Well, the day has come and gone, and the 2010 Nautica NYC Triathlon is officially in the books. In many ways it’s not one I’d like to have on record. Let me begin this by saying that the NYC Triathlon is a GREAT race. It’s interesting, unlike some of the “flat and fast” courses we so often encounter. The roads are hilly and bumpy with hair-pin turns. The run boasts locals cheering along every step of the mostly shaded course. The swim is cool, refreshing, and wicked fast.
Unless you have a panic attack. Yup, that would be me. We were told in the pre-race meeting that if you just put your arms out and floated that it should take 23 minutes (one guy did that last year and that’s what happened, anyway). We were told that the water was chilly enough to take your breath away and that we should “burp” our wetsuits as soon as we got in. We were warned of quick current, so to slide into the in-water start and quickly grab the rope so as not to float away. We were warned NOT to touch the bottom as you approached the exit ramp; the silt did not need to be disturbed.
That’s what we were told, which made me quickly walk away from the race expo. I was glad to be staying in mid-town, away from the throngs of athletes. I was glad to be able to walk for miles, visit good restaurants, and live on a non-triathlon schedule. It’s NYC, and I was there to have an enjoyable time.
What I actually SAW and FELT on race morning was different. Very calm. I watched people get in the water and quickly rush downstream. I saw the “panic stricken” swim towards the sea wall and miss the benefit of the current completely. I saw small waves of folks with lots of room happily floating by. I couldn’t wait. So I gently slid in the water and grabbed the rope. No adrenaline rush. The 75-ish degree water feld lovely, but I “burped” anyway. I dunked my head and still didn’t get a head freeze. I tasted the water and didn’t….die. I chatted. positioned myself in mid-stream and propped my feet up on the dock so I could get a good push. The horn went off, and I swam. And I was enjoying myself. Yeah, I really love to race and I could hardly wait to conquer this course! Well, I swam for about 150 yards. Then the panic set in. If you know me you are aware that I’ve had my “issues” with swims. But that is all behind me. I haven’t pulled a big panic in 5 years or more. I have gotten moments of “uncomfortableness” down to 15 seconds or so. But not on this day. It hit big. My arms move quickly, but my legs feel like lead…so they sink. I can’t get horizontal in the water. I pulled immediately to the left (sans current). I breathed so loudly that people on the sea wall spoke to me. I clung to a kayak until my breath regulated, let go, only to have it happen again. I couldn’t see the end, but I figured I was going to make it. I watched myself slip from a leader amongst the Lady Clydesdales to a scared child being thrown into a pool and told to swim. Lessons from the Aqua-Jog down the Hudson:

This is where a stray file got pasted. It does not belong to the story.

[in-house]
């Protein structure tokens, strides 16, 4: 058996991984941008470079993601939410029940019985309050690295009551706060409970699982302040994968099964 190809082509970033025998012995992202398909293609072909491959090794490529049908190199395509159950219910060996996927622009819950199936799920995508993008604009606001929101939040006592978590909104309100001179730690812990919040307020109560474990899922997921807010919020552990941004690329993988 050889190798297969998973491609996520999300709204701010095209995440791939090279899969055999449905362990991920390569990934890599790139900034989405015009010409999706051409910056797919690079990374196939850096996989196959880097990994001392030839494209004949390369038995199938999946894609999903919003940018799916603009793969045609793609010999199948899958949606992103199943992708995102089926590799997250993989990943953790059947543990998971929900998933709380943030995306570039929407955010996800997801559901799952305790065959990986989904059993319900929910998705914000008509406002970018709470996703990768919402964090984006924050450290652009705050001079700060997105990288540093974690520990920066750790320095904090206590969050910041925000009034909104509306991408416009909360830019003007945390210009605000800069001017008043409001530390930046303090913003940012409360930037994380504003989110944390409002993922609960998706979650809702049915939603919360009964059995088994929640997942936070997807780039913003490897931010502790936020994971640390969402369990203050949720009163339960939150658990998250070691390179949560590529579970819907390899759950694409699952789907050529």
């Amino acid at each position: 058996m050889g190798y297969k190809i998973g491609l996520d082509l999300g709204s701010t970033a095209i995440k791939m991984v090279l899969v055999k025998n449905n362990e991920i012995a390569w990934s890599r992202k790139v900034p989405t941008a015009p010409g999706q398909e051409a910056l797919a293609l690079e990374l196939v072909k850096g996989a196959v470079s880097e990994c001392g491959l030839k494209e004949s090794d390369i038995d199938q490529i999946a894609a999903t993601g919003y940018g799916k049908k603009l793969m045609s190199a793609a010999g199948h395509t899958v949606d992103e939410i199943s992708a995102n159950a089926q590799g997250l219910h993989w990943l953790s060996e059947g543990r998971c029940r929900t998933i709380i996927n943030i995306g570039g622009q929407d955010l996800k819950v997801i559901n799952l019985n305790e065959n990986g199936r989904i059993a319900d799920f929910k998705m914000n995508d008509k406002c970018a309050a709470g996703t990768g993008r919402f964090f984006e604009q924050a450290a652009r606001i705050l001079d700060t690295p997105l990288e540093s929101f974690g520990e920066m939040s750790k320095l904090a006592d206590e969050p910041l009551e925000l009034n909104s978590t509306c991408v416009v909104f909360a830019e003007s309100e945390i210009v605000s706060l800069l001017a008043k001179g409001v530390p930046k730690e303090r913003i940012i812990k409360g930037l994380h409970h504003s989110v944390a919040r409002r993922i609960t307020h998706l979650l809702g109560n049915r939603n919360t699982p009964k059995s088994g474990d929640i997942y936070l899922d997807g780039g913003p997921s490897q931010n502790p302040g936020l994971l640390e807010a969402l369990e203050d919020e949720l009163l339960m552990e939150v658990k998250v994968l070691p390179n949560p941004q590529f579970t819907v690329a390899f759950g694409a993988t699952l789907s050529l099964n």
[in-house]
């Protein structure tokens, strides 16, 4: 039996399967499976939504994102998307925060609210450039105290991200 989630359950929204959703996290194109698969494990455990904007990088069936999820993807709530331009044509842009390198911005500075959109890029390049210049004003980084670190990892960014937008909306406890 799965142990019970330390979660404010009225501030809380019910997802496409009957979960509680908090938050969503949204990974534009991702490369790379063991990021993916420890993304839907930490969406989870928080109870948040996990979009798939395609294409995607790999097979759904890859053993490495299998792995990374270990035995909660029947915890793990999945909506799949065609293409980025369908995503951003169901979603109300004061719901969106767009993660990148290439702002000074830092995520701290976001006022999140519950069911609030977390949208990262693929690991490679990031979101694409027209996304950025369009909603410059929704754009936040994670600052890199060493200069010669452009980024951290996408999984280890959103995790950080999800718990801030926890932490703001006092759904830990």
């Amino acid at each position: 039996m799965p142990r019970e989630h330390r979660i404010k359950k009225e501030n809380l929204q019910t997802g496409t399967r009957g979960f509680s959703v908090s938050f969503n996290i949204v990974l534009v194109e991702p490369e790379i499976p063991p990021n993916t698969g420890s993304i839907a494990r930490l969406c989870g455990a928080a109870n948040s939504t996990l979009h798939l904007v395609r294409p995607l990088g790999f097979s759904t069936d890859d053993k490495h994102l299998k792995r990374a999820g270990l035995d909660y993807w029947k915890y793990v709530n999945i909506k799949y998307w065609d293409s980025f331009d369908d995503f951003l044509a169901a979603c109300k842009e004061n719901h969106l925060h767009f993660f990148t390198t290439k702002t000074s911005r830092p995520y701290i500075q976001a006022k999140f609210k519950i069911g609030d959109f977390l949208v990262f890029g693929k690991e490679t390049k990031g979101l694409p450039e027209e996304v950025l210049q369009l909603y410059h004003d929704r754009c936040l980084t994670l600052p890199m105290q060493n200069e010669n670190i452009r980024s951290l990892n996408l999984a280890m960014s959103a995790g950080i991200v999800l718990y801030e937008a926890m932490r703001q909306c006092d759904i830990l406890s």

- Panic runs on no man’s schedule. It comes when it wants.
- Rhyme and reason don’t have much to do with anything. I KNOW what’s right, and I KNOW what would work better. It just don’t matter.
- People are very nice.
- If you suck, they will give you a pool noodle to help you along.
- If you float with said pool noodle, you will go faster than the Aqua-Jogger.
- You can touch the bottom of the Hudson.
- You really don’t want to know what the bottom of the Hudson feels like. Really.
- Panic will leave you only when you’re good and ready.
- Who the hell knows when you’re ready to drop the madness?
I stood shaking on the sidelines when I got out of the water, unable to breathe normally. I stopped twice on the bike because I was shaking so badly. On my way out on the bike I saw returning cyclists climbing enormous hills that I was not sure I could endure. I finished the bike without encountering those hills (really, don’t know what that was all about…), so decided to try the run. I hyperventilated my way through transition and then stopped and sat a half mile into the run. Tired, but angered, I went on. As the onlookers cheered even the weariest of us, I started to feel better. I was simply exhausted and my head still pounded, but it was so much fun to be there. The hilly Central Park course was shady. It brought back memories of other events. I was glad to be at the race, even if not “racing” at this point.
God, I do love this sport.
After the race I quickly departed. My pounding head and heavy legs just needed to be somewhere else. I drank more water. Ate some food. Took some ibuprofen. Napped. Met friends for drinks. Got a good night’s sleep. And finally, over a strong cup of coffee and pleasant chatter with my cousin early the next morning, the pounding in my head would subside.
What I was told and what I saw and what I felt were all quite different. But what I now know never seems to change. What I know remains the constant and the balance in my life. What I know is that I need to keep moving, to keep moving on, and to keep a driving force. I know that my mobility breeds my overall stability. I Love this game. I Will do it again. I’m damn glad to be a part of it, in whatever shape and form it takes.
And now…gotta get back to training.